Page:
This was after Trump tweeted, “Big Senate Race in Alabama on Tuesday. Vote for @TTuberville, he is a winner who will never let you down. Jeff Sessions is a disaster who has let us all down. We don’t want him back in Washington!”
Trump has called his decision to appoint Sessions as U.S. attorney general his “biggest mistake” as president.
The rift between the two former friends began in 2017 when Sessions, newly appointed as attorney general, recused himself from the Russian collusion investigation. Sessions has steadfastly defended the decision and continues to maintain that he was forbidden by U.S. Department of Justice policy forbidding anyone who was part of a campaign from investigating that campaign.
Sessions was the first U.S. senator to endorse Trump in the 2016 presidential election and worked tirelessly throughout 2016 as a surrogate for the Trump campaign.
Sessions maintains that had he not recused himself from the Russian collusion investigation things would have gone worse for Trump. As it was, his duties in the matter fell on fellow Trump appointee Rod Rosenstein, who appointed former FBI director Robert Mueller as special counsel.
The special counsel investigation successfully prosecuted a number of close Trump associates for various failings in their personal and professional lives, but ultimately never was able to indict the president or a member of the Trump family, and it never was able to produce tangible evidence that the 2016 Trump campaign was involved in collusion with Russian intelligence agencies to defeat former Secretary of State Hillary Clinton in 2016.
Sessions is running for the Senate seat he gave up to be attorney general.
Tuberville has been avoiding the media since a New York Times report detailed how Tuberville’s business partner David Stroud cheated investors out of their savings and was sentenced to ten years in prison. The two had formed a hedge fund, managed by Stroud, a former Lehman Brothers broker. Tuberville maintains that he was Stroud’s biggest victim, but the investors sued Tuberville, who settled out of court.
Sessions’ campaign maintains that incumbent Sen. Doug Jones’ campaign will capitalize on the scandal during the general election similarly to how they capitalized on allegations against former Chief Justice Roy Moore to win the 2017 special election to win the Senate seat vacated by Sessions to be attorney general.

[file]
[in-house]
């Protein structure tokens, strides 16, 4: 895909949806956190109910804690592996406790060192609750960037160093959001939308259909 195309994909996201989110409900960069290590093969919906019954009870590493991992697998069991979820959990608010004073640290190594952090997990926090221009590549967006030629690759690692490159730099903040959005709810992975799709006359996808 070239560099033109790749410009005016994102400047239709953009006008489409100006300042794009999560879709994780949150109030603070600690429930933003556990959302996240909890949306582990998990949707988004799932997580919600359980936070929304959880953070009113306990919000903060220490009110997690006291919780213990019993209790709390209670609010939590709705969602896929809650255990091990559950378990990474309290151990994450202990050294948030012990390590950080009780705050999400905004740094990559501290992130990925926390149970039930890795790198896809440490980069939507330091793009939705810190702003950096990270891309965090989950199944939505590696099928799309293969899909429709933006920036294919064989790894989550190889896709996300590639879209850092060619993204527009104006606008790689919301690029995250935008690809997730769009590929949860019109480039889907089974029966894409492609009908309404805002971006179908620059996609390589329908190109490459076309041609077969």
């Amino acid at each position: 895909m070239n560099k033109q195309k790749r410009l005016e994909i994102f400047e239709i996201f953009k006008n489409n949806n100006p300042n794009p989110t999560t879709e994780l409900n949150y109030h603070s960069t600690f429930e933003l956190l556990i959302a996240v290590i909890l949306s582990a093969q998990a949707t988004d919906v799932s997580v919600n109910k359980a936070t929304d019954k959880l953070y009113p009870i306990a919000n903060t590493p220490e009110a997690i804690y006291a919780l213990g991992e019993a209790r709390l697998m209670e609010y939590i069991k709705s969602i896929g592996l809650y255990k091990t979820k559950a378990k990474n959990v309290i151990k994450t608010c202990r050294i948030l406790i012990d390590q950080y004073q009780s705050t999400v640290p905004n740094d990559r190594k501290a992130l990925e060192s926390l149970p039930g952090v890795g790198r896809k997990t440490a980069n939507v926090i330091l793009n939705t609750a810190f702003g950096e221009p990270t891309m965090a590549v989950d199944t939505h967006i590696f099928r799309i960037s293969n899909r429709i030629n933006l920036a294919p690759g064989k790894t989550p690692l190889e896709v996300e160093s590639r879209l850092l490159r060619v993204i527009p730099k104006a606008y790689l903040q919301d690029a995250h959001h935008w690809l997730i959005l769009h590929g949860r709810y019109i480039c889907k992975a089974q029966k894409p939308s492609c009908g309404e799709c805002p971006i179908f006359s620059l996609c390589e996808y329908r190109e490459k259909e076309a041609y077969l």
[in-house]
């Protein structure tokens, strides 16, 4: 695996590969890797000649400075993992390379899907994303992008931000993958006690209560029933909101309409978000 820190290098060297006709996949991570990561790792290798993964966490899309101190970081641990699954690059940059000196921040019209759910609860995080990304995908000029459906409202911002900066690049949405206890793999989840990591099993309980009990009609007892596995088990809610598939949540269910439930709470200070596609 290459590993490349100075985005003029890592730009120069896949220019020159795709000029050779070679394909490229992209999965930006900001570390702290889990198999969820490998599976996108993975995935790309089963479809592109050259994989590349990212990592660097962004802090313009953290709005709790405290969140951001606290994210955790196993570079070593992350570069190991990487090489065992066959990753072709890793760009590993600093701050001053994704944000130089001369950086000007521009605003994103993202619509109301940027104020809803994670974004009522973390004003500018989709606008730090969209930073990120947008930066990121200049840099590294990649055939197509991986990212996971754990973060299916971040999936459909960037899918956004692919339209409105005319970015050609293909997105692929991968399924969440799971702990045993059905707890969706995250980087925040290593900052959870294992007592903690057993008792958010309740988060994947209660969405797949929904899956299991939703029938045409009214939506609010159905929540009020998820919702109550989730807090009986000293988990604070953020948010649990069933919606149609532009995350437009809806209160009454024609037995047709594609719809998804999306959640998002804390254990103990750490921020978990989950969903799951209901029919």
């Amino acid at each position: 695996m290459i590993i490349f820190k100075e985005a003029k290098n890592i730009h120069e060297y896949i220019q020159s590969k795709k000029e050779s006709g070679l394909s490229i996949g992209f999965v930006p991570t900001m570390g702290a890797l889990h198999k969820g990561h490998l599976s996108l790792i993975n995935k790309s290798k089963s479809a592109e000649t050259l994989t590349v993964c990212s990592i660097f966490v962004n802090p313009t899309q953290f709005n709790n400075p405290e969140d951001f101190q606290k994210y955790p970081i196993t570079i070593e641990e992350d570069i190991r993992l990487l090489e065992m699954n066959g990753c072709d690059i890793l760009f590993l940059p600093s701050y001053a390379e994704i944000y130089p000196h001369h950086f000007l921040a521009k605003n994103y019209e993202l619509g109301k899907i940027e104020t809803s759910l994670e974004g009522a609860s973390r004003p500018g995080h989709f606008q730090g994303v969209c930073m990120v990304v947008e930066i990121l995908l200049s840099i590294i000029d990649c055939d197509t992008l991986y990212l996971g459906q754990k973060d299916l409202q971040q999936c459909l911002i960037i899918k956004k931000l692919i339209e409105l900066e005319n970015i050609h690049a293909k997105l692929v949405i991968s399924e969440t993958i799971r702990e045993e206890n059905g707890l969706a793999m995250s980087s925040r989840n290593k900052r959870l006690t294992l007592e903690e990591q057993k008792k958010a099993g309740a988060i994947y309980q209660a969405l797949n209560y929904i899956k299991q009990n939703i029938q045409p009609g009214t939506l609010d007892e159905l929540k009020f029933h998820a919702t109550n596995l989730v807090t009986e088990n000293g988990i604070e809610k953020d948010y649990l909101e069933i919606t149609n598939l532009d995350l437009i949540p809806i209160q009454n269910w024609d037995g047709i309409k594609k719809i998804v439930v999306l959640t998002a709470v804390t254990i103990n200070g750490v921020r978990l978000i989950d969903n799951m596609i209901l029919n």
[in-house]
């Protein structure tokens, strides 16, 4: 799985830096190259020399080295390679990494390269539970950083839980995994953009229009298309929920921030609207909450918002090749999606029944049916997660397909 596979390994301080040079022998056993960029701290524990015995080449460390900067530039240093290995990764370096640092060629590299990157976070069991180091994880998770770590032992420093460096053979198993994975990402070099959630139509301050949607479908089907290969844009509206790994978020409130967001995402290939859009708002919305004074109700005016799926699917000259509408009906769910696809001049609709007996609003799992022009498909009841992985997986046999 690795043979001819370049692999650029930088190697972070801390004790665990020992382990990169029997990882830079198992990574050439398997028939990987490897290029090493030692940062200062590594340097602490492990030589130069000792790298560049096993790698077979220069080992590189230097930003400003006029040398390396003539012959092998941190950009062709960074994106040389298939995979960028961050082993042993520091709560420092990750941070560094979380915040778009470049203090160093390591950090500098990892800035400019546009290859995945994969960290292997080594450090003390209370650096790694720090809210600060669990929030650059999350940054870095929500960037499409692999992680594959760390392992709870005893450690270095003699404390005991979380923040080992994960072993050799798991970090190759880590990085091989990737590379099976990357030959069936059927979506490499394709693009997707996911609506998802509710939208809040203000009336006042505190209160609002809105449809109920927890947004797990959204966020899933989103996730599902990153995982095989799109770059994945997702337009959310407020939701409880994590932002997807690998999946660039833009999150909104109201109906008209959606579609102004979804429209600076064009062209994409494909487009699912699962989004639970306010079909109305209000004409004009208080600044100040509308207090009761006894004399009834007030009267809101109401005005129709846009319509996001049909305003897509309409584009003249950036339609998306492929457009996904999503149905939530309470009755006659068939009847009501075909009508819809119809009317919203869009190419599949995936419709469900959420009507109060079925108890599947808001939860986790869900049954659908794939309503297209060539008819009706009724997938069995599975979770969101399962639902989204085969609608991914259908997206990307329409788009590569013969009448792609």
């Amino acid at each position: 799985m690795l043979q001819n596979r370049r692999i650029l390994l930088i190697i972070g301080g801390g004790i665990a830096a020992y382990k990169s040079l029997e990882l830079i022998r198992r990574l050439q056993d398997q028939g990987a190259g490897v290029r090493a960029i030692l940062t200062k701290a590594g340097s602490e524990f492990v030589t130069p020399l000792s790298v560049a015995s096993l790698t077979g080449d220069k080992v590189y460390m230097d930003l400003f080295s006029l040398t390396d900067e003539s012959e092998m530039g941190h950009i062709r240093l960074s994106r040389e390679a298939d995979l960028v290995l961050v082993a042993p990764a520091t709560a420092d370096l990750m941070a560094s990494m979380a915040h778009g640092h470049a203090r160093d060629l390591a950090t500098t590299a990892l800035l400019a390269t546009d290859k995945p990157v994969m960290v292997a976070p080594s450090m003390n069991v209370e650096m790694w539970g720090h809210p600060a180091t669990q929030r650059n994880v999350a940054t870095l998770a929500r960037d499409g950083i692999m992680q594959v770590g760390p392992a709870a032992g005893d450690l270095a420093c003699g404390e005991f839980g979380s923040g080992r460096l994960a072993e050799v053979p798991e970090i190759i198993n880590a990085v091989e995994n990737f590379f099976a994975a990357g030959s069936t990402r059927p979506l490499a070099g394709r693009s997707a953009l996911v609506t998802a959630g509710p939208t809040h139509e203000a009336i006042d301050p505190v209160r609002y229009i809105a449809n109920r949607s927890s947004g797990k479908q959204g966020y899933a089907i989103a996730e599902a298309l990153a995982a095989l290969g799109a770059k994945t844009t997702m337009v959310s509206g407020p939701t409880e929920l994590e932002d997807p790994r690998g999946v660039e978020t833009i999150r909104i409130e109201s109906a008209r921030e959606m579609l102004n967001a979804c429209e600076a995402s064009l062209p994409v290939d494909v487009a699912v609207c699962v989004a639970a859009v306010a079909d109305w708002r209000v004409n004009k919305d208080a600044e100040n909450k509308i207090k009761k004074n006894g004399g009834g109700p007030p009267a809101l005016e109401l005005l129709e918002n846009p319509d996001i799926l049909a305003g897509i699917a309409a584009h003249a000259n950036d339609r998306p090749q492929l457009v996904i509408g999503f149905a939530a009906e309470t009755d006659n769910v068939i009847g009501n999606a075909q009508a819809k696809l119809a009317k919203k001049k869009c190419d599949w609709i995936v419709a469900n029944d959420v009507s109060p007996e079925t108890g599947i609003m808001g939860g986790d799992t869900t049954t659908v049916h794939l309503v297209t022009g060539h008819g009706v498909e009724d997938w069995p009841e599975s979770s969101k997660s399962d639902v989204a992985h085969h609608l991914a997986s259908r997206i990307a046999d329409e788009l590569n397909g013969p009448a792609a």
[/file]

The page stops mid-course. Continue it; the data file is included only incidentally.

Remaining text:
Sessions was a late entrant into the Senate campaign. Sen. Richard Shelby, R-Alabama, has endorsed Sessions.
“Jeff Sessions is a good friend and a respected former colleague,” Shelby wrote. “I believe he is well-suited to return to his role as United States Senator for the state of Alabama, where I served with him for more than 20 years. He has my full support and endorsement.”
Sessions was Senator from 1997 to 2017. He was U.S. Attorney General from 2017 to Nov. 2018. Prior to his Senate service, he served the state as Alabama Attorney General, Republican Party Chairman, and U.S. Attorney under Presidents Ronald W. Reagan (R) and George H. Bush (R). Sessions was also a former assistant U.S. Attorney and a U.S. Army reserve officer. He is a native of Alabama who grew up outside of Camden in rural Wilcox County.
The Republican primary runoff is on Tuesday. In order to vote in any Alabama election you must: be registered to vote, vote at your assigned polling place, and have a valid photo ID. It is too late to register to vote in this election or obtain an absentee ballot; but if you have an absentee ballot today is the last day to return it either through mail or by hand delivering it to your courthouse absentee ballot manager’s office.